Sure, Jeff Francoeur is an amazing leader. Amazing. I'm not going to deny that. Dayton Moore knows Francoeur is:
"It is a young team, so hopefully I’ll be able to provide a little veteran leadership," Francoeur said.
He is, by all accounts, a great guy and an awesome teammate. He’s the sort of guy that you meet, you love, you hope.
And I can grant all that. Obviously, we know with basically perfect accuracy what athletes are good guys, leaders, winners, and which aren't. These qualities are immutable and reveal themselves with great clarity in the world of sports. So, plainly, no problem there. He's a tremendous guy. He should have a future in politics, only, that would be too tawdry for Jeff Francoeur. Too limited too. He shouldn't represent a single state, congressional district or even country. He's a gift to the world. And his eyes... are a gift to God. To God. Not from God.
However, I must ask, one thing. Is he a better leader than Jason Kendall? I take baseball leadership very seriously and I cherish its history in the game. My favorite bar argument ever is "Mt Rushmore of Baseball Leaders." Let's just put it this way... if you aren't putting Tino Martinez on that list, you better have dental insurance friend. So, I'm not going to sit idly by and let everyone just forget about Jason Kendall's leadership.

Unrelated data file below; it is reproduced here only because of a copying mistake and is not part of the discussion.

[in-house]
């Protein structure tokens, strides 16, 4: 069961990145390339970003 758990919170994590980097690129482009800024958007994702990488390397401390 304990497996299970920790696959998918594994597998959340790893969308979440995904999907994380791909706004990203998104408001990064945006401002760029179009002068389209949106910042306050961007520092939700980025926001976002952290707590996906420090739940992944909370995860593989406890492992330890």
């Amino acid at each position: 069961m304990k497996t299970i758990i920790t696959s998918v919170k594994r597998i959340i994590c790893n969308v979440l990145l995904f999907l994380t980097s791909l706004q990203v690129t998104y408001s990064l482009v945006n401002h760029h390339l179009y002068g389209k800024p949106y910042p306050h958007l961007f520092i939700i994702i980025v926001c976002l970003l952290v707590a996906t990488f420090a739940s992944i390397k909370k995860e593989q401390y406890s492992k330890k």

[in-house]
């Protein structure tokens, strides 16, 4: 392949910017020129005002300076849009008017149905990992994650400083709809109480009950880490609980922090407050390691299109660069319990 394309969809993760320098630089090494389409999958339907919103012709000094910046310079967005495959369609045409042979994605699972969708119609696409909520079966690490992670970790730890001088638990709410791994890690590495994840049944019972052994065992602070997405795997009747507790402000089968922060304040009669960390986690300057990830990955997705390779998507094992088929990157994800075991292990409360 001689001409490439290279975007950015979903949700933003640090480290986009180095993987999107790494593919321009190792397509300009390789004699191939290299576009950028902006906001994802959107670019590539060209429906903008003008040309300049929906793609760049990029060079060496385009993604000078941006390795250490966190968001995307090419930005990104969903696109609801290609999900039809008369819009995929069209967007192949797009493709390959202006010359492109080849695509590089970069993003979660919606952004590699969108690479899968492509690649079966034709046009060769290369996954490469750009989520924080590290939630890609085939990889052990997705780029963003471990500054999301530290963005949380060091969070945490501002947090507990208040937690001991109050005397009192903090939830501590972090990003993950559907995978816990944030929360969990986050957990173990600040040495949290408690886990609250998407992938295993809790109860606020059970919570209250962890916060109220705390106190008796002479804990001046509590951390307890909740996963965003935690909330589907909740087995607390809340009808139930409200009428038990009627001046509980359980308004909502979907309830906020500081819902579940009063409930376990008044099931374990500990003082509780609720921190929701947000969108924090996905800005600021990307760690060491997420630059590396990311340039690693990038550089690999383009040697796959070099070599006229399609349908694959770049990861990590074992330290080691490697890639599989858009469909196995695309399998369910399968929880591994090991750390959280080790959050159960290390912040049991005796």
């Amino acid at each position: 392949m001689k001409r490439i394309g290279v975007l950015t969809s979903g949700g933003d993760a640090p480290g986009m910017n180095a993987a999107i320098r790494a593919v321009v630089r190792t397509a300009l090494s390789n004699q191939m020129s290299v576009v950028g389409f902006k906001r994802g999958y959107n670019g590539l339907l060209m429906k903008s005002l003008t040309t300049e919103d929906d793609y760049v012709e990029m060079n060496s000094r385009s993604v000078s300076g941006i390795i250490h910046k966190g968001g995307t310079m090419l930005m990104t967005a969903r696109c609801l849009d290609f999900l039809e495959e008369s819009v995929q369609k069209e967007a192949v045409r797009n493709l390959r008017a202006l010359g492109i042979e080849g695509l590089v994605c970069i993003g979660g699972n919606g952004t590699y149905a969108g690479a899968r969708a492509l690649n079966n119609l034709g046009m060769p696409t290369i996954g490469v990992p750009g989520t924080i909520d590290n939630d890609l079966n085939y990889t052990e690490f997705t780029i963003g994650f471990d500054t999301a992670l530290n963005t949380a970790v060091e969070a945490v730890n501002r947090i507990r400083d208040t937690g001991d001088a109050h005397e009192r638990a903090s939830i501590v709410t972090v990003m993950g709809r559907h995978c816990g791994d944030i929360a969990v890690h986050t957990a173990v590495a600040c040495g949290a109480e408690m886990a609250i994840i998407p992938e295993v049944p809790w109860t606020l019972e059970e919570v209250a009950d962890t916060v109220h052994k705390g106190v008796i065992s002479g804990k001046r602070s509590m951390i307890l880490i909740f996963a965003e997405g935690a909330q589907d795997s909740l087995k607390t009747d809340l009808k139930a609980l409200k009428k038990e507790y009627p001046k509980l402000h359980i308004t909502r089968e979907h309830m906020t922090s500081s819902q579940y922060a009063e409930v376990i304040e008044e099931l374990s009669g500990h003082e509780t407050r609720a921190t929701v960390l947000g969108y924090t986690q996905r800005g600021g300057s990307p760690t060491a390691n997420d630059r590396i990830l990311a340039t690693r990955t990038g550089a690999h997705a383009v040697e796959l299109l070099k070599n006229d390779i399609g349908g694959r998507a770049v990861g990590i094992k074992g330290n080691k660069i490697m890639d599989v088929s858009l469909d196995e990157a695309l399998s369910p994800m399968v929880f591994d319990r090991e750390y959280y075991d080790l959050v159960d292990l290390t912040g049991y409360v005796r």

Have the Royals forgotten?
Can the Royals have too much leadership? How will the dynamic play out. If Mike Aviles talks out of turn who sets him straight? If Jarrod Dyson needs advice on hailing a cab in Seattle, does Kendall handle that, or does Francoeur? Who calls the first players only meeting? Ideally, of course, these two idols would work together. Or would that be disastrous? I believe it was Auden who said something to the effect of, "anyone who believes they've been in love more than once has never truly loved at all." I look at Kendall's wonderful work with this team last year, and clearly, he did a masterful job. Masterful. That's why the Royals rallied around Trey Hillman, improved in every single pitching statistic, and stuck around all season in the Central. Should we bother with something that isn't broken?
Then again, Dayton's thinking is rigorously grounded in empirical data. He knows what's best.